Cashmere is an animal soft, fine and the most luxurious fibre collected from the undercoat of the Cashmere goats. It is low in luster, generally grey, brown and white. Its rare production makes it very luxurious and sometimes it is mixed with very soft wool.
The origin of these fibres dates but as far as the Mongolian empire in the 13th century. The Silk Road impulsed the development of cashmere and shawls made of this fabric reached their greatest popularity in the early 19th century.
The name comes from an old spelling of Kashmir, the region well its production and trade originated.
These images were taken at Chianti Cashmere Goat Farm, where some field research was carried out.
Further characteristics of the fabric: It is silky and extremely fine, soft and drapes with a grateful flow; it retains warmth and it is comfortable to ware; it's weaker than wool and mohair yet it absorbs and retains moisture like wool.
Cashmere fabric is also flame resistant, and hypoallergenic. The best quality cashmere is between 13 and 15 microns in diameter 35-37 mm; the animal fibre is 7 to 19 microns, 25-90 mm.
The alternative to cashmere is wool mohair, yak, alpaca, camel, qiviut or vicuña.
Further interesting facts about respiratory diseases of goats, pregnancy toxaemia and ketosis are below.
Post updated on 21 October.
This part of my textile journey during my social artistic residency at Baltan Laboratories, has brought me closer to passionate wool breeders in New Zealand, and the repellent fabric inventors for the use in raincoats by companies in Italy since 1911. Yet, it's under Dutch Design Week atmosphere, while conducting interviews at New Order of Fashion and research on fibres with Ruben Warnshuis, when our conversation on strong, but harsh, yet biodegradable fibres like Abaca and Sisal, got interestingly unleashed. And this is thanks to their unique properties.
Some website references
This is how deconstructing an old banner with the Catholic concept of the Holy Family with the Feministische Handwerk Partij (FHP) looks like. Such event couldn’t have come at a better time.
The Holy Family has dominated the traditional notion that has both, haunted and enchanted, Hispanic cultures in the Americas since European colonialism. Both, the nuclear and extended family in Spanish speaking cultures, believe in this concept as the main foundation for social structure. This thought, however, is rather hypocritical in a culture heavily known for scoring high in ‘machismo,’ femicide violence, patriarchy, and power distance.
While patriarchy is the universal form of mainstream religions, patriarchal values and social relations also exist in non religious modernity. This post however, aims to highlight on the Hispanic tradition which constitutes by relations of authority, domination and dependency, as a review of the structure of social relations. Hispanic patriarchy originates in the family, it is a hierarchy of authority that is controlled and dominated by males.
Power distance in sociology refers to the attitudes and way that powerful (or non-powerful) members of a community are treated. For centuries, the Catholic Hispanic tradition has promoted daily life scenarios by celibate men, ever since obsessed with the sexuality of women, ruling women’s lives, their bodies and at times violating their human rights.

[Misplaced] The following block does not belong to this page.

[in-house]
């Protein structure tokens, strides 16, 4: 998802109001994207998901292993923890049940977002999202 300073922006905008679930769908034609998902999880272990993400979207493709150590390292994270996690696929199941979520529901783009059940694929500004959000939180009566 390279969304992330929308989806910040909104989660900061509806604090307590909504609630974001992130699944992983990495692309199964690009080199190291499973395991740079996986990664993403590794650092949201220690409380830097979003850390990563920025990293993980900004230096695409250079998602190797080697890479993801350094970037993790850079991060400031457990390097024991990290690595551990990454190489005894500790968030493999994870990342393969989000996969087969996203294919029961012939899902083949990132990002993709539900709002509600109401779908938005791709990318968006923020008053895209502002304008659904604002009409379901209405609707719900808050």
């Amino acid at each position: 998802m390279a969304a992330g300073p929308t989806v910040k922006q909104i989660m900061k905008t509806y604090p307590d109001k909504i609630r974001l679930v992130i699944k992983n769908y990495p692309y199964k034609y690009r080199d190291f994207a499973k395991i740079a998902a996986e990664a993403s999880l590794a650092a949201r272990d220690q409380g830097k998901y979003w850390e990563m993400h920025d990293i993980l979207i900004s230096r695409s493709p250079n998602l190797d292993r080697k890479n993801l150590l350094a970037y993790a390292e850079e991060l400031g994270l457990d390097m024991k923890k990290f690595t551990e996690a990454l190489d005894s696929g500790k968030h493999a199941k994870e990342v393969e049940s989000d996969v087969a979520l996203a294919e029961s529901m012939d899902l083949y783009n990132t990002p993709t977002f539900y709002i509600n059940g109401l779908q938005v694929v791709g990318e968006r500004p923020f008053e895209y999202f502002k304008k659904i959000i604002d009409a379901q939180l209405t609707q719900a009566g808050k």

The promotion of attitudes and conceptions where men are thought that by nature are superior to women—let alone if women are indigenous—begun with celibate men criminalizing and persecuting women in Europe who did not submit. These persecutions turned women into witches in Europe as in other continents.
Today, it is thanks to women’s resistance, perseverance, and support that women have reached a better position in society. Yet a great deal remains to be done in Spanish speaking countries.
FHP or political feminist artist movement founders, Emmeline de Mooij and Margreet Sweerts are part of Interwoven Histories events, where this deconstruction of the Holi Family banner took place. Interwoven Histories is a series of events held in Amsterdam, that aim to unravel the intricate connections between textile, history and society from a contemporary art perspective part of the Touch/Trace research project. Christel Vesters is the curator of Touch/Trace whose manifesto brings together artists, textile designers and makers, writers and thinkers, and everyone interested in the social and geopolitical developments that shape our world today.
De Feministische Handwerk Partij (FHP) founders, Emmeline de Mooij and Margreet Sweerts are part of Life is A Cultural Thread, my film production currently in the making, on women in art, textile craft, entrepreneurship and sustainability, and part of my artistic social residency at Baltan Laboratories.
Please join us in Eindhoven to stitch together a (very large) quilt on Friday 19 November. This social event is for EVERYONE interested to help spread the message over the importance of raising awareness about gender equality. Help for the most vulnerable people is needed. Participants will have the chance to learn over alternative materials and textile innovation to create a positive sociocultural impact and renew ties also with nature. Please contact us to book your spot.
#womenintextile #textile #genderequality #culture
As part of my artistic social residency with Baltan Laboratories, my project Cultural Threads has brought me closer to experts in the textile industry in the Netherlands, as abroad.
That’s how we met Arianna Moroder at LOTTOZERO quarters in Prato in Toscana in Italy, whose textile laboratory go hand in hand with innovation nous.
LOTTOZERO is a young textile creative lab and design office that develops textile design and research projects with artists, designers, and other creative professionals in the industry around the country.